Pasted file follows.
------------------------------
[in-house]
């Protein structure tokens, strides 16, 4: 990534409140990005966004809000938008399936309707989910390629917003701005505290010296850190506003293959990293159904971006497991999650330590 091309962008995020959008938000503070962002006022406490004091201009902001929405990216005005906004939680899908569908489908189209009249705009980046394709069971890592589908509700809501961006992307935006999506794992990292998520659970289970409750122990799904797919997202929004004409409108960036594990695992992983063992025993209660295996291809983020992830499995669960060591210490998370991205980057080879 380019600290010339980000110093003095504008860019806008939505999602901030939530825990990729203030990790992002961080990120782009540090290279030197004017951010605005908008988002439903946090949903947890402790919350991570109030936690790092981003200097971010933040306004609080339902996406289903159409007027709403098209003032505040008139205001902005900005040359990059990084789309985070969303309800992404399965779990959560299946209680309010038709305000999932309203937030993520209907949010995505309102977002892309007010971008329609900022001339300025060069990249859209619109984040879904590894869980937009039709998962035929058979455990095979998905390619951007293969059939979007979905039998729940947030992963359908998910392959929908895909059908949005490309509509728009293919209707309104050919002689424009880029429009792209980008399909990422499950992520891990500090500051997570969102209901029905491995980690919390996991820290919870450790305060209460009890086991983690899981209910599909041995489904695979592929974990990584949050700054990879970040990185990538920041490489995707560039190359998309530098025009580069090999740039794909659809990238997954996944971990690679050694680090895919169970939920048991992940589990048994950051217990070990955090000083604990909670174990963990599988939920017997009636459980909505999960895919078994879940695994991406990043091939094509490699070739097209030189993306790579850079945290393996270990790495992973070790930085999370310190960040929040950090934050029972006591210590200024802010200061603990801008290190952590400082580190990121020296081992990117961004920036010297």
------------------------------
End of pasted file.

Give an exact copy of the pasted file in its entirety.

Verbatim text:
[in-house]
């Protein structure tokens, strides 16, 4: 990534409140990005966004809000938008399936309707989910390629917003701005505290010296850190506003293959990293159904971006497991999650330590 091309962008995020959008938000503070962002006022406490004091201009902001929405990216005005906004939680899908569908489908189209009249705009980046394709069971890592589908509700809501961006992307935006999506794992990292998520659970289970409750122990799904797919997202929004004409409108960036594990695992992983063992025993209660295996291809983020992830499995669960060591210490998370991205980057080879 380019600290010339980000110093003095504008860019806008939505999602901030939530825990990729203030990790992002961080990120782009540090290279030197004017951010605005908008988002439903946090949903947890402790919350991570109030936690790092981003200097971010933040306004609080339902996406289903159409007027709403098209003032505040008139205001902005900005040359990059990084789309985070969303309800992404399965779990959560299946209680309010038709305000999932309203937030993520209907949010995505309102977002892309007010971008329609900022001339300025060069990249859209619109984040879904590894869980937009039709998962035929058979455990095979998905390619951007293969059939979007979905039998729940947030992963359908998910392959929908895909059908949005490309509509728009293919209707309104050919002689424009880029429009792209980008399909990422499950992520891990500090500051997570969102209901029905491995980690919390996991820290919870450790305060209460009890086991983690899981209910599909041995489904695979592929974990990584949050700054990879970040990185990538920041490489995707560039190359998309530098025009580069090999740039794909659809990238997954996944971990690679050694680090895919169970939920048991992940589990048994950051217990070990955090000083604990909670174990963990599988939920017997009636459980909505999960895919078994879940695994991406990043091939094509490699070739097209030189993306790579850079945290393996270990790495992973070790930085999370310190960040929040950090934050029972006591210590200024802010200061603990801008290190952590400082580190990121020296081992990117961004920036010297």